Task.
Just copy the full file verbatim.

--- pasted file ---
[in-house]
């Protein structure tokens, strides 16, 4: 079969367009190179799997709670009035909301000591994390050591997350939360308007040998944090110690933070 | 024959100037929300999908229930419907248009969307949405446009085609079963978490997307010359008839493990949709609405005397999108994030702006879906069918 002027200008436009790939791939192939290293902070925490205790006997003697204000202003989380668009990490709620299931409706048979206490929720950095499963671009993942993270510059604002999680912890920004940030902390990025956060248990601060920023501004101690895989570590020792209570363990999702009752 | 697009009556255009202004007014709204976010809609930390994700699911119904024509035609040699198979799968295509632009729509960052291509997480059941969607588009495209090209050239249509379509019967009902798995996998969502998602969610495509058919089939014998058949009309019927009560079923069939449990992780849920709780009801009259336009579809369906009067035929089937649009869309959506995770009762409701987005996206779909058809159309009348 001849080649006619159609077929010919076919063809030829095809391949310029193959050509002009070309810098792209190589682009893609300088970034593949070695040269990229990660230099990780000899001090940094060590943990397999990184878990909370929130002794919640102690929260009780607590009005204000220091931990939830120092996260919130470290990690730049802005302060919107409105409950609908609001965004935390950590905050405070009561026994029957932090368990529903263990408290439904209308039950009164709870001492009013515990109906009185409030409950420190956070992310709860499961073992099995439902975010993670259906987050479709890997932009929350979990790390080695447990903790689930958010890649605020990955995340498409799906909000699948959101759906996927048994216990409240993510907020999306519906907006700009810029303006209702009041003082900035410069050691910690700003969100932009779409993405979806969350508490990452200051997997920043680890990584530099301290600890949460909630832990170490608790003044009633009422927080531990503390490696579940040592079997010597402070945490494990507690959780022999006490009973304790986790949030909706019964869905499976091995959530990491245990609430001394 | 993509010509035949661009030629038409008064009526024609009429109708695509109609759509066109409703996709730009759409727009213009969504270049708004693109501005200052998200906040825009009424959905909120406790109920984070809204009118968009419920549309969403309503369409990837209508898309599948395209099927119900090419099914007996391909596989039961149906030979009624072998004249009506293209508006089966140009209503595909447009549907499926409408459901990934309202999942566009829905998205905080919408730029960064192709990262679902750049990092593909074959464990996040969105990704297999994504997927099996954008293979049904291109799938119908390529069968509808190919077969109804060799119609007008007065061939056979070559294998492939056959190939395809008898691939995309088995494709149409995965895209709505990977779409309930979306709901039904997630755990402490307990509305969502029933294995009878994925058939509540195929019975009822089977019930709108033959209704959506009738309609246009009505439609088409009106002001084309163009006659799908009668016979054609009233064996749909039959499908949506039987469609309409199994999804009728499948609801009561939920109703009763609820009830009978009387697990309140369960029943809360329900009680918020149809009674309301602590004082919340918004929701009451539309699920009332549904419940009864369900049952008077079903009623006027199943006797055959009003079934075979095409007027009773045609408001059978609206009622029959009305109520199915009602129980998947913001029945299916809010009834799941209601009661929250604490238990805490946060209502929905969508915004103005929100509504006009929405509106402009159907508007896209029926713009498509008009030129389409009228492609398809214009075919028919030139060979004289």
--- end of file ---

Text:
[in-house]
């Protein structure tokens, strides 16, 4: 079969367009190179799997709670009035909301000591994390050591997350939360308007040998944090110690933070 | 024959100037929300999908229930419907248009969307949405446009085609079963978490997307010359008839493990949709609405005397999108994030702006879906069918 002027200008436009790939791939192939290293902070925490205790006997003697204000202003989380668009990490709620299931409706048979206490929720950095499963671009993942993270510059604002999680912890920004940030902390990025956060248990601060920023501004101690895989570590020792209570363990999702009752 | 697009009556255009202004007014709204976010809609930390994700699911119904024509035609040699198979799968295509632009729509960052291509997480059941969607588009495209090209050239249509379509019967009902798995996998969502998602969610495509058919089939014998058949009309019927009560079923069939449990992780849920709780009801009259336009579809369906009067035929089937649009869309959506995770009762409701987005996206779909058809159309009348 001849080649006619159609077929010919076919063809030829095809391949310029193959050509002009070309810098792209190589682009893609300088970034593949070695040269990229990660230099990780000899001090940094060590943990397999990184878990909370929130002794919640102690929260009780607590009005204000220091931990939830120092996260919130470290990690730049802005302060919107409105409950609908609001965004935390950590905050405070009561026994029957932090368990529903263990408290439904209308039950009164709870001492009013515990109906009185409030409950420190956070992310709860499961073992099995439902975010993670259906987050479709890997932009929350979990790390080695447990903790689930958010890649605020990955995340498409799906909000699948959101759906996927048994216990409240993510907020999306519906907006700009810029303006209702009041003082900035410069050691910690700003969100932009779409993405979806969350508490990452200051997997920043680890990584530099301290600890949460909630832990170490608790003044009633009422927080531990503390490696579940040592079997010597402070945490494990507690959780022999006490009973304790986790949030909706019964869905499976091995959530990491245990609430001394 | 993509010509035949661009030629038409008064009526024609009429109708695509109609759509066109409703996709730009759409727009213009969504270049708004693109501005200052998200906040825009009424959905909120406790109920984070809204009118968009419920549309969403309503369409990837209508898309599948395209099927119900090419099914007996391909596989039961149906030979009624072998004249009506293209508006089966140009209503595909447009549907499926409408459901990934309202999942566009829905998205905080919408730029960064192709990262679902750049990092593909074959464990996040969105990704297999994504997927099996954008293979049904291109799938119908390529069968509808190919077969109804060799119609007008007065061939056979070559294998492939056959190939395809008898691939995309088995494709149409995965895209709505990977779409309930979306709901039904997630755990402490307990509305969502029933294995009878994925058939509540195929019975009822089977019930709108033959209704959506009738309609246009009505439609088409009106002001084309163009006659799908009668016979054609009233064996749909039959499908949506039987469609309409199994999804009728499948609801009561939920109703009763609820009830009978009387697990309140369960029943809360329900009680918020149809009674309301602590004082919340918004929701009451539309699920009332549904419940009864369900049952008077079903009623006027199943006797055959009003079934075979095409007027009773045609408001059978609206009622029959009305109520199915009602129980998947913001029945299916809010009834799941209601009661929250604490238990805490946060209502929905969508915004103005929100509504006009929405509106402009159907508007896209029926713009498509008009030129389409009228492609398809214009075919028919030139060979004289």